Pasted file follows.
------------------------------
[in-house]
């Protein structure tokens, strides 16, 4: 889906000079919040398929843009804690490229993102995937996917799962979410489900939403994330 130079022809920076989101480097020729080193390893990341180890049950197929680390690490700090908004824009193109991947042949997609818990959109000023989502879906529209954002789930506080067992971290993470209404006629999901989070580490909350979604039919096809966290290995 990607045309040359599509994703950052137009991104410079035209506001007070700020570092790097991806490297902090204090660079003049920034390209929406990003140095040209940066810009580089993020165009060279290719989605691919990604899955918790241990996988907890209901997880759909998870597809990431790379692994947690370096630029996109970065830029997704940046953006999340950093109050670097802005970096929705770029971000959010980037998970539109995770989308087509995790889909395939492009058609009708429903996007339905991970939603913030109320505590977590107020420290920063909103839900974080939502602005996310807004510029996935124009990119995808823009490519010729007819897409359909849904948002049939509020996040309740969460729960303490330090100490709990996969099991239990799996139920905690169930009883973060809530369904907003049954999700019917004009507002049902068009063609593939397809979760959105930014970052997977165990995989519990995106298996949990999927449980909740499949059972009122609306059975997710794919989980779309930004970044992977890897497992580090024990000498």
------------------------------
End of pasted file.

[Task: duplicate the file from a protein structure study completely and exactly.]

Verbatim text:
[in-house]
């Protein structure tokens, strides 16, 4: 889906000079919040398929843009804690490229993102995937996917799962979410489900939403994330 130079022809920076989101480097020729080193390893990341180890049950197929680390690490700090908004824009193109991947042949997609818990959109000023989502879906529209954002789930506080067992971290993470209404006629999901989070580490909350979604039919096809966290290995 990607045309040359599509994703950052137009991104410079035209506001007070700020570092790097991806490297902090204090660079003049920034390209929406990003140095040209940066810009580089993020165009060279290719989605691919990604899955918790241990996988907890209901997880759909998870597809990431790379692994947690370096630029996109970065830029997704940046953006999340950093109050670097802005970096929705770029971000959010980037998970539109995770989308087509995790889909395939492009058609009708429903996007339905991970939603913030109320505590977590107020420290920063909103839900974080939502602005996310807004510029996935124009990119995808823009490519010729007819897409359909849904948002049939509020996040309740969460729960303490330090100490709990996969099991239990799996139920905690169930009883973060809530369904907003049954999700019917004009507002049902068009063609593939397809979760959105930014970052997977165990995989519990995106298996949990999927449980909740499949059972009122609306059975997710794919989980779309930004970044992977890897497992580090024990000498």